Women's health

Ovarian cancer: where are we now?

Alex J Crandon



As there are no proven screening tests for ovarian cancer and initial symptoms are nonspecific, diagnosis requires a high index of suspicion. Women with unexplained suggestive symptoms should be assessed with measurement of cancer antigen 125 (CA-125), a pelvic ultrasound examination and calculation of the risk of malignancy index.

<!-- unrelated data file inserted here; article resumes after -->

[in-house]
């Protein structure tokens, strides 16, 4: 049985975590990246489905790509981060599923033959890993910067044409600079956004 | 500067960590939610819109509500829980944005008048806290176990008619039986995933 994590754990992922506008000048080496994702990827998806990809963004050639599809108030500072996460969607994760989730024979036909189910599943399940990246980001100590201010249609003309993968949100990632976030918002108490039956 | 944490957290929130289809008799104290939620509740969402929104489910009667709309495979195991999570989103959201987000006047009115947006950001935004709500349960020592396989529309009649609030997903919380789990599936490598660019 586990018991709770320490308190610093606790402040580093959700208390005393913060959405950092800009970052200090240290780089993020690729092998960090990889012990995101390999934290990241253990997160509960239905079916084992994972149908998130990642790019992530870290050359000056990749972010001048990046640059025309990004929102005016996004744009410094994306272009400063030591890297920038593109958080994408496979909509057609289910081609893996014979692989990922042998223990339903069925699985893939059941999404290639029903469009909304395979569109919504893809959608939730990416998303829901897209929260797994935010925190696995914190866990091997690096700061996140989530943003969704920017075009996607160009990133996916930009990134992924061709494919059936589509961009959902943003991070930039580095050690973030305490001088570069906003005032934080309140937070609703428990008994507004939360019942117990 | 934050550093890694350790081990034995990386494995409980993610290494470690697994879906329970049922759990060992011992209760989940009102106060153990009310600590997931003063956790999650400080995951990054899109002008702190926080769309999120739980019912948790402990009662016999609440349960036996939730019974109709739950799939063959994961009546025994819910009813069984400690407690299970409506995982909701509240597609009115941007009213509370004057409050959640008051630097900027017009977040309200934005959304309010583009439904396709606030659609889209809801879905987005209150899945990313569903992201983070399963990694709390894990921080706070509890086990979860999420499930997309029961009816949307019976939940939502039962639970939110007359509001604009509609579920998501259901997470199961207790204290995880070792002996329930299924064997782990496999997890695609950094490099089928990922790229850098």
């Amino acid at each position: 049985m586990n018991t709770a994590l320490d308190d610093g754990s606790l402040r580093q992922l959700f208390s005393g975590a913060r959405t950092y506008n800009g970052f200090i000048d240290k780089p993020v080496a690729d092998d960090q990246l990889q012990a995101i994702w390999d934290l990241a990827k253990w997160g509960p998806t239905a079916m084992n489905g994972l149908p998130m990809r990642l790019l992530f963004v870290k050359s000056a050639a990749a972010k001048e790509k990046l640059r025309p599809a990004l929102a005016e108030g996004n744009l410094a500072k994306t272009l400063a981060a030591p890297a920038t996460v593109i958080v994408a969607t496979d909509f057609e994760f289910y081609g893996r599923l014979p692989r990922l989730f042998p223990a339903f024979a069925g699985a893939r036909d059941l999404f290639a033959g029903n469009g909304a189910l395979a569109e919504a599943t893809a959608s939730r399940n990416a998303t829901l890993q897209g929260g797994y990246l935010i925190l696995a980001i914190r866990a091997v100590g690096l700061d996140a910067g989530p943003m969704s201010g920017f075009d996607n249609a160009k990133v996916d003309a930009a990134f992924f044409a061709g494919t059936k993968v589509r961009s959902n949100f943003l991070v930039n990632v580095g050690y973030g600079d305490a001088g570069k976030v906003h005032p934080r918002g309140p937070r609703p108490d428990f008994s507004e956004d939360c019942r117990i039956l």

Article Extract

In Australia, ovarian cancer is the ninth most common cancer among women and the sixth most common cause of cancer death; it has the worst incidence to mortality ratio of all women’s cancers. Every year, about 1300 Australian women are diagnosed with ovarian cancer, one every seven hours, and 800 women die of this disease, one every 12 hours. These poor outcomes stem from the lack of any effective screening test and the fact that the initial symptoms are so nonspecific. Hence, most women are diagnosed in the advanced stages of the disease, with inherently poor survival outcomes.

Picture credit: © Molly Borman Biomedical Illustrations, Inc.